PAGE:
David Kirscher is a photographer based out of Paris and Madrid. His work is very diverse ranging from fashion and editorial work with models to even just photographing his friends in different situations.
1. What is the philosophy and heart behind the images that you create?
No matter the project and who I am shooting with, I always ask myself the same question: how to tell a story with pictures.
2. There is a certain level of intensity in your images. How do you go about portraying emotions in a subtle, but yet powerful way in your work?
I work on the assumption that if a picture doesn’t make me feel any emotion, it won’t to anybody. It is certainty not true, but knowing that I have a liking for extreme feelings, it is quite a challenge.
3. One can feel the influence of cinema in your art. What kind of films do you specifically draw your inspiration from?
Cinema is definitely what inspires me most. I can spend hours analysing frame by frame the light work in a movie, the color of a carpet matching with a lipstick, an outfit, the shape of a lamp reflecting in an eyeball…
4. Your portfolio is rather diverse. What is the overall message that you want to convey through your work?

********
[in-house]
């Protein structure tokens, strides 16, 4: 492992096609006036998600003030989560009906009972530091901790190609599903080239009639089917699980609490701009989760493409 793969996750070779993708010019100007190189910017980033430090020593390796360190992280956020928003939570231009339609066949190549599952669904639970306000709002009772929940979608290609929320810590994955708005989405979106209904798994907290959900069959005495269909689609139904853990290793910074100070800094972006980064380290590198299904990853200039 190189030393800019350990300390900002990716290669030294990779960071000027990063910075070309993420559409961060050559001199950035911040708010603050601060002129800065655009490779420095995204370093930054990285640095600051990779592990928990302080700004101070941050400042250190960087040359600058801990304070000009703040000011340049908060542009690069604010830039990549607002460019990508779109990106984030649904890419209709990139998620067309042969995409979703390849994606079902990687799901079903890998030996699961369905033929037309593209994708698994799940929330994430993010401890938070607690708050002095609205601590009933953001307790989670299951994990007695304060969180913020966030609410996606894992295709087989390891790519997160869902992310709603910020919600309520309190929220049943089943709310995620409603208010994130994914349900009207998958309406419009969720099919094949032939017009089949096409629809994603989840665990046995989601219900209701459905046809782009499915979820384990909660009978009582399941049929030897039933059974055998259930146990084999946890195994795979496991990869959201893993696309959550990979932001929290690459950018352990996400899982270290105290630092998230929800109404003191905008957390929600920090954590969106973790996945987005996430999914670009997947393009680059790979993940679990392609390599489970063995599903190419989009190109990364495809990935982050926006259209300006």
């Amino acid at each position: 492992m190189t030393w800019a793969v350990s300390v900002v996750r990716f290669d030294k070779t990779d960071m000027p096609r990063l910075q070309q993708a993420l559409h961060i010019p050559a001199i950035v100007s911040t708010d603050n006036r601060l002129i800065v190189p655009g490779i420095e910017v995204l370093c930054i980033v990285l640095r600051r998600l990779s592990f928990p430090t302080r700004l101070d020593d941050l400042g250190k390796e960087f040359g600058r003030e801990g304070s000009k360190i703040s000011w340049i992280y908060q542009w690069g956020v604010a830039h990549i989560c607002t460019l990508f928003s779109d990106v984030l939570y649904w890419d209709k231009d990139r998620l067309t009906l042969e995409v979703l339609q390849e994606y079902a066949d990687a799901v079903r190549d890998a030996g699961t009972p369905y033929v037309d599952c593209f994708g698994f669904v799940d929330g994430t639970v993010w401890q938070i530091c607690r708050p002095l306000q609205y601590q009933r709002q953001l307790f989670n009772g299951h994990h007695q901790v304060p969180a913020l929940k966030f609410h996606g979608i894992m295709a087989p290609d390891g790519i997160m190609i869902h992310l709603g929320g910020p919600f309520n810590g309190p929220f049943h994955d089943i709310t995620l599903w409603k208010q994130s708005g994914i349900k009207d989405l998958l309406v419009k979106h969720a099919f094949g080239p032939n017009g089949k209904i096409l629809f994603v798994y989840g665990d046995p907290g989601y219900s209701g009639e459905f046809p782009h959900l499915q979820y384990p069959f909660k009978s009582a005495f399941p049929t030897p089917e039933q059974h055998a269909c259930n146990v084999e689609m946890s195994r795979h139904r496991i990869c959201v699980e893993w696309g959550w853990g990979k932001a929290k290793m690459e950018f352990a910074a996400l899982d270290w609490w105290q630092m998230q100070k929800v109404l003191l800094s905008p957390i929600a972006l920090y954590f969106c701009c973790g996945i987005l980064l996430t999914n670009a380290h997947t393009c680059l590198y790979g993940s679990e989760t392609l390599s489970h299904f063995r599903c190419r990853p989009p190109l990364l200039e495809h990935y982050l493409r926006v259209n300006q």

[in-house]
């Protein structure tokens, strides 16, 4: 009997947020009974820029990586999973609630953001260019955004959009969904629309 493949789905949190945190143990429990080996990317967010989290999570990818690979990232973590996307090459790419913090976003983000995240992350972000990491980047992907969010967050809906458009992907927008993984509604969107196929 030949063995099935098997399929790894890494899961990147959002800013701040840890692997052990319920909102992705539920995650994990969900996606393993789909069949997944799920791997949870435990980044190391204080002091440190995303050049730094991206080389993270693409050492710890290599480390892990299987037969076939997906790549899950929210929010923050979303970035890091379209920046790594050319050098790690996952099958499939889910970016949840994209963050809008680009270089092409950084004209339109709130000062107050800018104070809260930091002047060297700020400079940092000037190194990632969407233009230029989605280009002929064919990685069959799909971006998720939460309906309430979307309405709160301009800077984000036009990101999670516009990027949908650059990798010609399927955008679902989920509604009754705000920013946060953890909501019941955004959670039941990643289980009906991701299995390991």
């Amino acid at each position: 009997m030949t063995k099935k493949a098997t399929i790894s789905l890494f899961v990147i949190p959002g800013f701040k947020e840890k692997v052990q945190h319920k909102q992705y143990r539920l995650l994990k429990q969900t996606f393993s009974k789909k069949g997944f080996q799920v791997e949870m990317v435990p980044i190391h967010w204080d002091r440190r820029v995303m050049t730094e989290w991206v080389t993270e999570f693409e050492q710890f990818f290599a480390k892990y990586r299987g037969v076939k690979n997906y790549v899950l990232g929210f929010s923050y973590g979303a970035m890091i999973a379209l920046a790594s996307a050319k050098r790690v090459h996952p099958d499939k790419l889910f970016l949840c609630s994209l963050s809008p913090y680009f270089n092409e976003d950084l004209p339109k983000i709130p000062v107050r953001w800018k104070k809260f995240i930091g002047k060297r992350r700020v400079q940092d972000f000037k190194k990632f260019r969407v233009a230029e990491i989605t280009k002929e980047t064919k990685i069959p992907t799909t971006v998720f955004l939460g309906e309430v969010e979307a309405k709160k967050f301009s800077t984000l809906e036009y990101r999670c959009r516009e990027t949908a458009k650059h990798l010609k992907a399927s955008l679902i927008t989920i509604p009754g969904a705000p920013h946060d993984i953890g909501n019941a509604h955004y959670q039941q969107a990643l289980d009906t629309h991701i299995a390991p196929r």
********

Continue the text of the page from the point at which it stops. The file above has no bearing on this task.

My portfolio is rather diverse because this is the way I am. I love soul, jazz, techno, opera, metal, pop, piano, rock ‘n’ roll. There is no overall message. I just try to be true to myself. And don’t cheat.
5. What kind of editing techniques do you use to elevate the intimacy captured in an image?
Usually, I try to make the editing process not too visible. And natural. Natural is intimate. Even if in 2019, with all the editing tools and filters we got, natural doesn’t mean anything anymore. So I try to make it not too visible. No vignette, over-saturation or HDR look. Besides, I like to work with analogue cameras because depending on the film roll, it naturally defines the look you will get.
6. When working with couples, what is the essence that you aim to capture?
7. How are you able to create a safe space for your subjects to drop their guards and reveal themselves to you?
I guess communication is the key. I always explain what I am doing, and try to go step by step, and never force anybody to do anything. I also like to put some music on. Music is important, it goes through walls…
8. For photographers looking to increase the level of intimacy in their work, what advice do you have?
Less is more. Two times.